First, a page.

This story has been updated.
During a management reform speech Monday that focused largely on technology’s critical role in making government more efficient, President Obama also defended the federal workforce and nudged Congress to grant him long-sought authority to consolidate agencies to curb duplication.
Obama touted first-term progress, but pledged to get more aggressive in pushing innovation.
“We’ve been doing a lot of this work administratively,” he said, “but unfortunately, a lot of rules and legislation that were poorly designed force agencies into a lot of bureaucratic hoop-jumping, instead of concentrating on” providing good service to citizens.
He reiterated his previous request for Congress to give him authority to consolidate agencies to reduce duplication, a power presidents enjoyed until the 1980s. “Like a business, government needs to keep pace with the times,” Obama said. “We sure could use Congress’ help, especially given our fiscal constraints,” he added. “They talk about government efficiency and give lots of lip service to it. But it makes sense to redesign government so that it can deliver what people want it to.”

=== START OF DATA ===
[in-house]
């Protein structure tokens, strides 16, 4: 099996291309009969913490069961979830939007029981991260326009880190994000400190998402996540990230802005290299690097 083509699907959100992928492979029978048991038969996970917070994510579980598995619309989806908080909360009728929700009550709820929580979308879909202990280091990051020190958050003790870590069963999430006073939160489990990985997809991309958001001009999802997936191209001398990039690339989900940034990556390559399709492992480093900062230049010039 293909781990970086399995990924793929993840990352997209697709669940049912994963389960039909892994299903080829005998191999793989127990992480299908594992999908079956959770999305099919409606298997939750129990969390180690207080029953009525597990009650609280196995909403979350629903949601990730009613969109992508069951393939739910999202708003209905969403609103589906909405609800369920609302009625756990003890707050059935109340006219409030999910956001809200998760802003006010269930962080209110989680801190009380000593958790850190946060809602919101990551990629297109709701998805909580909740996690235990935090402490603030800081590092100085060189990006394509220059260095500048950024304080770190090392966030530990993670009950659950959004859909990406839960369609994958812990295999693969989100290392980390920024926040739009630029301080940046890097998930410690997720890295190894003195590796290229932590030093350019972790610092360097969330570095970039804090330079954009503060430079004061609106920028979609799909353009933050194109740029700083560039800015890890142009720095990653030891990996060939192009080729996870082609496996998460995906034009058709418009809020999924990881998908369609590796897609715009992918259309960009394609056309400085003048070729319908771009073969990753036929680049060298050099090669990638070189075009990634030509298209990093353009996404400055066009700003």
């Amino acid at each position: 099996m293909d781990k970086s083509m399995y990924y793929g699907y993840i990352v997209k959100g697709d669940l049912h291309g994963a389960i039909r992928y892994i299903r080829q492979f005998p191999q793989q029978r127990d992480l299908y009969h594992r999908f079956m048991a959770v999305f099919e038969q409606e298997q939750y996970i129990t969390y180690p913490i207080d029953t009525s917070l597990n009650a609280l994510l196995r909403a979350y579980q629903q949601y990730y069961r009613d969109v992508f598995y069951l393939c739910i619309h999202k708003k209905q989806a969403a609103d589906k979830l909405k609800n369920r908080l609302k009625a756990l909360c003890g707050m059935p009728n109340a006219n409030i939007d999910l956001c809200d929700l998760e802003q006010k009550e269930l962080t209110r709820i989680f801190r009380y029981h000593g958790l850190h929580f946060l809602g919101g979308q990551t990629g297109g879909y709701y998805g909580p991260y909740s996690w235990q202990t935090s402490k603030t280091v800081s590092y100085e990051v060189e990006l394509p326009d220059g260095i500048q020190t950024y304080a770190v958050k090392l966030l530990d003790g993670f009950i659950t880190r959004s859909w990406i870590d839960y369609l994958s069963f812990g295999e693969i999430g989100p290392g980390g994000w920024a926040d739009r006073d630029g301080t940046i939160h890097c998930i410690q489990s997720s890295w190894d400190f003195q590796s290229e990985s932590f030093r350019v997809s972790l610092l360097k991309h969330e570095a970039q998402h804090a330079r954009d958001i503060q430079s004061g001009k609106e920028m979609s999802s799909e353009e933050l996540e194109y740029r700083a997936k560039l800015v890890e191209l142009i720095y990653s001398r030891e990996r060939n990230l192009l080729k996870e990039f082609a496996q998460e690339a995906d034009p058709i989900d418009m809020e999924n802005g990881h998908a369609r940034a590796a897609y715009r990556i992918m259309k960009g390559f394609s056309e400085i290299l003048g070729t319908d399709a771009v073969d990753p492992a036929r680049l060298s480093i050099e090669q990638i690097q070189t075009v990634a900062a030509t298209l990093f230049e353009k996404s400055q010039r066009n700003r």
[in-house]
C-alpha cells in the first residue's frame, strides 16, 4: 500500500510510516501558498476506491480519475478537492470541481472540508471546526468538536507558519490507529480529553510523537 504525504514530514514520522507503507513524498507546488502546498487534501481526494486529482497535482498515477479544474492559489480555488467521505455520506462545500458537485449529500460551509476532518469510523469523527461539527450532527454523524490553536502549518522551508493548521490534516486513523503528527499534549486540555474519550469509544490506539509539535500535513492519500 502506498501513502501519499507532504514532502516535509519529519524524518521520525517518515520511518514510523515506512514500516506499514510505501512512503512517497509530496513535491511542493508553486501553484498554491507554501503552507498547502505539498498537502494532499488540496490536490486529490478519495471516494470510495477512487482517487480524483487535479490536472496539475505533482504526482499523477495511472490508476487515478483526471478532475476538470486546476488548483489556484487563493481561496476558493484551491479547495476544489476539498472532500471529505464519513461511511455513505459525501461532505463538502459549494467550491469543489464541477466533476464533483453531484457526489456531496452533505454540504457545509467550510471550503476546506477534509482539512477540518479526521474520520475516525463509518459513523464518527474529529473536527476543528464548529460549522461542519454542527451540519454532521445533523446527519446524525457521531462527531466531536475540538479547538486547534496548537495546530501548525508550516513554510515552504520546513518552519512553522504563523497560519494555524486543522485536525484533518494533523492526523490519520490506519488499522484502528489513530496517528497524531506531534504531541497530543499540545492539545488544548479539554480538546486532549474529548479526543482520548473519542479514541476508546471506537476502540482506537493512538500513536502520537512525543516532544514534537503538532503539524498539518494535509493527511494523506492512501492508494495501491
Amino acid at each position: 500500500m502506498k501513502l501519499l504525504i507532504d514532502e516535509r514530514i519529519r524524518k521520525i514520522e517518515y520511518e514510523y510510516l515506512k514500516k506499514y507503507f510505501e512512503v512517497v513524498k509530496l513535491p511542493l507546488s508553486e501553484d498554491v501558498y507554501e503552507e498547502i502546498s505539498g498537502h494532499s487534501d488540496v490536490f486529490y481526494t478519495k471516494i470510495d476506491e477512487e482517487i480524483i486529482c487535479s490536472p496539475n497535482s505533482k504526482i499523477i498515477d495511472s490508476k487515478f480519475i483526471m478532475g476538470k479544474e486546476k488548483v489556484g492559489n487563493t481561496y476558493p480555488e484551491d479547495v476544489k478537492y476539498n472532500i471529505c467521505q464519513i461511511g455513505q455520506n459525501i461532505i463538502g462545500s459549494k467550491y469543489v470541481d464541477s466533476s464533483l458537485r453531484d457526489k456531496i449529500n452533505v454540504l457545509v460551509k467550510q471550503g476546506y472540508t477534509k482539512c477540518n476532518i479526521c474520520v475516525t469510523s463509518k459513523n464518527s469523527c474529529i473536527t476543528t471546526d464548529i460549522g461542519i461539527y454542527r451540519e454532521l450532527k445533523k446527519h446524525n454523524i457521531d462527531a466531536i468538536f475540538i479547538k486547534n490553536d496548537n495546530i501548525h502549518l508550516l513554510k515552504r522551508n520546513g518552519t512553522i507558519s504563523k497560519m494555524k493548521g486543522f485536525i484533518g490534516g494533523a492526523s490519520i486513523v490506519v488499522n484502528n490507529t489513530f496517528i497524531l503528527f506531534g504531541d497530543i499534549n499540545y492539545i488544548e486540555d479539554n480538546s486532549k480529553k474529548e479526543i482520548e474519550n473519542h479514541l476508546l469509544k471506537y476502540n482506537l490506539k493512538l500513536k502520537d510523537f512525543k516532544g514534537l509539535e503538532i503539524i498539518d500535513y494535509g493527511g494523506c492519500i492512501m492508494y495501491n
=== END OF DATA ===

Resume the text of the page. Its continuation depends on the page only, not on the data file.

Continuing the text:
Obama also stressed that the government has “a lot of dedicated and talented civil servants working every day to earn the public’s trust.” He said he will be asking more citizens to serve. “We the people means this government belongs to us,” he said. “It’s our responsibility to make it better rather standing on the sidelines and being cynical. We’ve got the potential to do so much better than we are doing now.”
Obama’s talk drew praise from Sen. Tom Carper, D-Del., chairman of the Homeland Security and Governmental Affairs Committee. “Strong management is critical to ensuring an effective, efficient, and innovative government,” Carper said in a statement. “From improving ways to measure the performance of government agencies and programs, to increasing public transparency on how our tax dollars are spent, to rooting out waste, fraud and abuse in government programs, strong management can save billions and make our government work better.” Carper called the effort an important part of his committee’s agenda.